Taken on top of the developing story that our august employer is in the process of constructing a Biosafety Level-4 lab, where scientists will fool around with microscopic killers such as Ebola, plague, and anthrax right across the street from the Boston Medical Center, which just happens to contain our dentist’s office, we are feeling less and less secure these days.

Now, we are trying not to panic with the implications of this news. We are desperately looking for a lighter side of this situation. So far, the best we can come up with is this:

Since our governor seems so determined to bring legal gambling to Massachusetts, perhaps the state will give us odds as to the relative likelihood of succumbing to radiation poisoning as opposed to some mutant strain of the plague.

All kidding aside, folks, is anyone else concerned about the recently revealed Watertown Nuclear Reactor, and the radioactive waste in our gardens and yards? Or are we being needlessly paranoid again?

Frankly, we love living in Watertown. It is quiet, family oriented, and a mere 20 minutes from our office by car or bicycle. Our neighbors are all Armenians, which is fine as long as we don’t bring home any Turkish taffy. Our garden is thriving. In fact, we have a fat, juicy tomato on our nightstand right now, serving as a nightlight.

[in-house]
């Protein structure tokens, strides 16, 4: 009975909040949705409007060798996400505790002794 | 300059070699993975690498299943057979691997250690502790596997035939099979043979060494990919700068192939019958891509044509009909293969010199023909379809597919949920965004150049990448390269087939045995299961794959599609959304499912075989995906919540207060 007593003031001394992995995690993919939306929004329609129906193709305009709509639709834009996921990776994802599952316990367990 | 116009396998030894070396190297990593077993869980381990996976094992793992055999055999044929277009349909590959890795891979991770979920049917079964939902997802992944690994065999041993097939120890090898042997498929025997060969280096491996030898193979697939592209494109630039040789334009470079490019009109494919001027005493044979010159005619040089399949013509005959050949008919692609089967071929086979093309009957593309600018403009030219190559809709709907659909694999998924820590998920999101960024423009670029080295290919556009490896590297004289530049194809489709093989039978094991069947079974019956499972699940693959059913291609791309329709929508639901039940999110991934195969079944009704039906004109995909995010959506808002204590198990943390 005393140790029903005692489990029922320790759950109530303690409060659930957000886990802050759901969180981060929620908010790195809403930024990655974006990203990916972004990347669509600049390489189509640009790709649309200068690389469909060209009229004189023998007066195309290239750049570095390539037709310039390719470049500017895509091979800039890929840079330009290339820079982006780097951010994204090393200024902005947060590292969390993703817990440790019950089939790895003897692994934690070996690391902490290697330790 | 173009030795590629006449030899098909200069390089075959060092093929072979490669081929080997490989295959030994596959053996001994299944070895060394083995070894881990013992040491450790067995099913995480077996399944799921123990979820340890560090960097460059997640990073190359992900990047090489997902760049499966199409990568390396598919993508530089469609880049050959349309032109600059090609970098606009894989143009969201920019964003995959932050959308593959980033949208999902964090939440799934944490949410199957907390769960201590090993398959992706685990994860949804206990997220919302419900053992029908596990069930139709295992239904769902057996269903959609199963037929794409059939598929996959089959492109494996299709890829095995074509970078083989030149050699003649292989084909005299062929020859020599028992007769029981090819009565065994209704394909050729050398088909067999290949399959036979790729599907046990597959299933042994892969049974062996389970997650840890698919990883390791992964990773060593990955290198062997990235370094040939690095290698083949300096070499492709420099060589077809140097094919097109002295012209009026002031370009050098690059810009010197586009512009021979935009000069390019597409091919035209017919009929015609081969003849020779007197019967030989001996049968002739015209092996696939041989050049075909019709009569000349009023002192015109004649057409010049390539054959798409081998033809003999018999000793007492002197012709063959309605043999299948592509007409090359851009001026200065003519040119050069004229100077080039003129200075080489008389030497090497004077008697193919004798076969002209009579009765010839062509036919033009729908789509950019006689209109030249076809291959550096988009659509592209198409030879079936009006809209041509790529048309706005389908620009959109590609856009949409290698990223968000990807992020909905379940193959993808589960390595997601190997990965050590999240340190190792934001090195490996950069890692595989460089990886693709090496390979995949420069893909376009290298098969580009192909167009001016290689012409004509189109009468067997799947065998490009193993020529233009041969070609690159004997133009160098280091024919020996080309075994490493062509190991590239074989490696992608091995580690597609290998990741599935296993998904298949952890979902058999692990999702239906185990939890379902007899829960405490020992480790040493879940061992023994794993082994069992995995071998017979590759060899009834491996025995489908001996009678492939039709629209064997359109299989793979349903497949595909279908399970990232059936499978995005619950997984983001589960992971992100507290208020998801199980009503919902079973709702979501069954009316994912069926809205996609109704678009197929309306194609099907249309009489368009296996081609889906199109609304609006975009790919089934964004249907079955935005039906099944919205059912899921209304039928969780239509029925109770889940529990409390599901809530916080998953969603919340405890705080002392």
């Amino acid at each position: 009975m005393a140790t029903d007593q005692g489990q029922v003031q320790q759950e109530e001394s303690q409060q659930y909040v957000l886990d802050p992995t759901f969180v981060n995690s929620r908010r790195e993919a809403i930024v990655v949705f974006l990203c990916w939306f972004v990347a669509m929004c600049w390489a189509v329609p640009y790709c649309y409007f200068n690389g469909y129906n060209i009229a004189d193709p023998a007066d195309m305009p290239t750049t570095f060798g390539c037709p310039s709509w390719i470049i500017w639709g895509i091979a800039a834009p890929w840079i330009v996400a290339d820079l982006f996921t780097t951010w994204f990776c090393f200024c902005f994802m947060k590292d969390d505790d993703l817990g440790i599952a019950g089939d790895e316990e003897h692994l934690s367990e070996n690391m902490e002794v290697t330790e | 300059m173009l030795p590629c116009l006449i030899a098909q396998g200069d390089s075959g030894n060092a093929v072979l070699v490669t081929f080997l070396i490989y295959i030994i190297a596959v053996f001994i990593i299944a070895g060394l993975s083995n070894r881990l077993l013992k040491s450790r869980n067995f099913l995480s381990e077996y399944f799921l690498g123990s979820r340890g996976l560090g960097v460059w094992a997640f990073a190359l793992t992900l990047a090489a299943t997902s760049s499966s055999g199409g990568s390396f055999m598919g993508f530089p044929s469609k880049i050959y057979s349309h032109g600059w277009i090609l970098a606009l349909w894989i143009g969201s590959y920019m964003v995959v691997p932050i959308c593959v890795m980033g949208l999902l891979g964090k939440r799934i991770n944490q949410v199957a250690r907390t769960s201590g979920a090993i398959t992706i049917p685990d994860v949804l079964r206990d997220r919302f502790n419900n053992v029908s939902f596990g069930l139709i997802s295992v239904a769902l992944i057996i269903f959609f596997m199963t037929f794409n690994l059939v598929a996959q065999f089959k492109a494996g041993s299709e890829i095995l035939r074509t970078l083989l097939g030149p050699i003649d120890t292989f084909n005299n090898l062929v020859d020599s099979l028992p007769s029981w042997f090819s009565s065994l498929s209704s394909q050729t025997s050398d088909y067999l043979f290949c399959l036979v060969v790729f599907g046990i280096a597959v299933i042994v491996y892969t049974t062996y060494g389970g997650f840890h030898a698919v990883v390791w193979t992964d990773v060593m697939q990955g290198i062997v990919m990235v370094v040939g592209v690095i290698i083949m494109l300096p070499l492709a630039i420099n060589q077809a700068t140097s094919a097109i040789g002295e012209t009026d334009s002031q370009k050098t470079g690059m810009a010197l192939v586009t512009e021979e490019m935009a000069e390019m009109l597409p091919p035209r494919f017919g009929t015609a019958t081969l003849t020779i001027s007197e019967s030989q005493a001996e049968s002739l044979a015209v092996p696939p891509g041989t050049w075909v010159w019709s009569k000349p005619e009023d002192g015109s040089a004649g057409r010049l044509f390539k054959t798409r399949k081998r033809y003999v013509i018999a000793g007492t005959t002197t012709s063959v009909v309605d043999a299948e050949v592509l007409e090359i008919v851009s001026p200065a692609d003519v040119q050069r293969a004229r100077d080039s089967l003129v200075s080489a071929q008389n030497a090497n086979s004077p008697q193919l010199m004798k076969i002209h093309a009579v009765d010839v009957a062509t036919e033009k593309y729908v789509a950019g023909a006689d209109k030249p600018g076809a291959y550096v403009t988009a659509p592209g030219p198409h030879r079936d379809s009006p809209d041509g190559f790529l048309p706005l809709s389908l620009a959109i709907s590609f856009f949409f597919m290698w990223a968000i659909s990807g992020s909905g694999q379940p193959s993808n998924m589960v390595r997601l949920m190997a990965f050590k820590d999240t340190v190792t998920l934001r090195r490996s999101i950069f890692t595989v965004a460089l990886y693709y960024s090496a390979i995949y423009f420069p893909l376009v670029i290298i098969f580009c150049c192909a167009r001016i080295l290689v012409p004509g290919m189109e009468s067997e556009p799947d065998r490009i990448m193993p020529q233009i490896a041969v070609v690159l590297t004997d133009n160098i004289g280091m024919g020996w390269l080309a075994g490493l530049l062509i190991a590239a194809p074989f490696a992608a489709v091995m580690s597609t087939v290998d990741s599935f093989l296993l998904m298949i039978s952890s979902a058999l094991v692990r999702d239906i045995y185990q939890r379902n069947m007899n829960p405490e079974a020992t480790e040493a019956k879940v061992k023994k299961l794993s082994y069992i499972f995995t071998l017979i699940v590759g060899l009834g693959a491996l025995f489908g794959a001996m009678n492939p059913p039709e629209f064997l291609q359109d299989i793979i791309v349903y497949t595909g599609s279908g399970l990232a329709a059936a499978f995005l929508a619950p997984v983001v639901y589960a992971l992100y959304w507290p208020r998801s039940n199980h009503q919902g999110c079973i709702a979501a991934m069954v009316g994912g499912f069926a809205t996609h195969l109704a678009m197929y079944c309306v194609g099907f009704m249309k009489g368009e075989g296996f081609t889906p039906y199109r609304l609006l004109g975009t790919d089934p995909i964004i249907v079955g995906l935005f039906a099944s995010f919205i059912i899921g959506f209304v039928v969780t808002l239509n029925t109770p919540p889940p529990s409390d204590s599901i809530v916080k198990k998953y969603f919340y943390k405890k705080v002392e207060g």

About dowbrigade

Semi-retired academic from Harvard, Boston University, Fulbright Commission, Universidad Laica Eloy Alfaro de Manta, currently columnist for El Diario de Portoviejo and La Marea de Manta.
This entry was posted in Friends and Family, Prose Screeds, Serious News. Bookmark the permalink.

6 Responses to Dowbrigade Living on Radioactive Waste

  1. Cathy Garger says:

    I was so very sad to read about lovely Watertown and the fact that it is permanently radioactively contaminated with so-called “Depleted” Uranium, (and depleted of radiation it most certainly is *not*!) a toxic and radioactive poison with a half-life of 4.5 billion years.

    But know that you are in good company. I have been living near Aberdeen Proving Grounds, which has been using radioactive material such as DU outside for well over 40 years – yes, DU is used right out in the open air, and Yes, this is the same Aberdeen that sits atop the beloved Chesapeake Bay and is maybe only about 10 miles from Baltimore!

    I have written something you might like to read:
    or shortened URL:

    Won’t you please join us in publicizing – and stopping – this radioactive poisoning of America?

    Cathy Garger

  2. MarkB says:

    You are being needlessly paranoid, and no doubt you find great pleasure in it. How many people have died in a nuclear power plant accident in this country? You are in more danger every time you step in your bathtub than you will be if you ate dirt from the Arsenel every day for the rest of your life.

  3. dowbrigade says:

    Hmmmm. Taking a bath or eating dirt? Let me think for a minute…..

  4. Anonymous says:

    where have you been, I knew about it when I was a kid. the manhattan project started there.